N-ary relations

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An n-ary relation is a relation that maps between a subject and two or more values. This is distinct from the most common type of relation, a binary relation, which maps between a single subject and a single value. An n-ary relation cannot be split up into n binary relations, because the relations it defines are all interconnected in some way.

[edit] Theoretical basis

The W3C's paper on the subject, "Defining N-ary Relations on the Semantic Web", lists four types of n-ary relations:

  1. Additional attributes describing a relation - an example is "Christine has breast tumor with high probability". In this case, there is one main relation, and one or more additional relations that modify the main one.
  2. Different aspects of the same relation - an example is "Steve has temperature, which is high, but falling". In this case, all relations are equal in importance, and all describe the subject in some way.
  3. N-ary relation with no distinguished participant - an example is "John buys a 'Lenny the Lion' book from books.example.com for $15 as a birthday gift". In this case, all relations are equal in importance, and they do not describe the subject; they describe some other entity (in this case, a purchase).
  4. Using lists for arguments in a relation - an example is "United Airlines flight 3177 visits the following airports: LAX, DFW, and JFK". In this case, the order of the relations matters as well.

The RDF/OWL approach to n-ary relations is to map them using binary relations, by creating an intermediate entity that serves as the subject for the entire set of relations; this entity is then in turn made the object for a relation in which the main subject is the subject. Since this intermediate entity does not have a real-world name of its own, it is usually given the name of the class to which it belongs, followed by an index number. Here for instance, is a portion of the RDF definition [1] for the second example above:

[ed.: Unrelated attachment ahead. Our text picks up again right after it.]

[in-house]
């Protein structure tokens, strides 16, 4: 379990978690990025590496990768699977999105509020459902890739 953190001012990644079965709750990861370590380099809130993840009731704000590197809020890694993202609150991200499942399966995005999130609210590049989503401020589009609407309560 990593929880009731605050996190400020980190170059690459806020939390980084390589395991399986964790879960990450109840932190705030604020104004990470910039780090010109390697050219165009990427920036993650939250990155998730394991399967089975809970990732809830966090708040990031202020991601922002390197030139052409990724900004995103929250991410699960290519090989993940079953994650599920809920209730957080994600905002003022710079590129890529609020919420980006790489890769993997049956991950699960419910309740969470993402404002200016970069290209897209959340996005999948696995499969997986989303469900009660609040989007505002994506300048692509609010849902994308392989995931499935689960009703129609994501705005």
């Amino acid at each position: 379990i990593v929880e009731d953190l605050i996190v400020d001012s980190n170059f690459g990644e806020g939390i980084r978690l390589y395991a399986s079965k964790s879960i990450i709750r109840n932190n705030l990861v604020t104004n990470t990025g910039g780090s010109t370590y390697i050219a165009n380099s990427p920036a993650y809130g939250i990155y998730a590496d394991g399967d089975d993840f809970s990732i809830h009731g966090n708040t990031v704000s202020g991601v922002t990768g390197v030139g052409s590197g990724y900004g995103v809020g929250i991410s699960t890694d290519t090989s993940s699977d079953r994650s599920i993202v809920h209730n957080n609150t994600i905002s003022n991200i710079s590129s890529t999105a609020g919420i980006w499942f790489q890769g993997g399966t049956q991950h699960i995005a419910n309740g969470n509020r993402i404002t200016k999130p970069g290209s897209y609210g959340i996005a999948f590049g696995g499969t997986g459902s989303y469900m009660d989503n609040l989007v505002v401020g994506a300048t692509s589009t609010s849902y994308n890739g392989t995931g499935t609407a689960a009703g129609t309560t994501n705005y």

<Temperature_Observation rdf:nodeID="Temperature_Observation_1">
    <temperature_trend rdf:datatype="http://www.w3.org/2001/XMLSchema#string">Falling</temperature_trend>
    <temperature_value rdf:datatype="http://www.w3.org/2001/XMLSchema#string">Elevated</temperature_value>
  </Temperature_Observation>
  <Person rdf:ID="Steve">
    <has_temperature rdf:resource="#Temperature_Observation_1"/>
  </Person>

This could get represented within a semantic Wiki in a similar way. Here is one approach to representing it, in an article named "Steve":

[[subClassOf::Person]]
[[has temperature::
  [[Temperature Observation::
    [[temperature trend:=Falling]]
    [[temperature value:=Elevated]]
  ]]
]]

while the Datatype is specified in the Articles Attribute:temperature trend and Attribute:temperature value.

Here is another semantic wiki approach, incorporating free text:

Steve is a [[subClassOf::Person]].
[[[has temperature::
  Steve's temperature is [[has trend:=Falling]],
  but still [[has value:=Elevated]].
]]]

As before, the data types would be represented in the articles for those attributes.

[edit] Semantic wiki support

Please list here any semantic wikis that support n-ary relations:

  • Semantic MediaWiki 1.0 supports compound, or many-valued, properties, that resemble n-ary relations, though with some limitations; see Many-valued properties.
  • BOWiki supports n-ary relations and reasoning

[edit] See also

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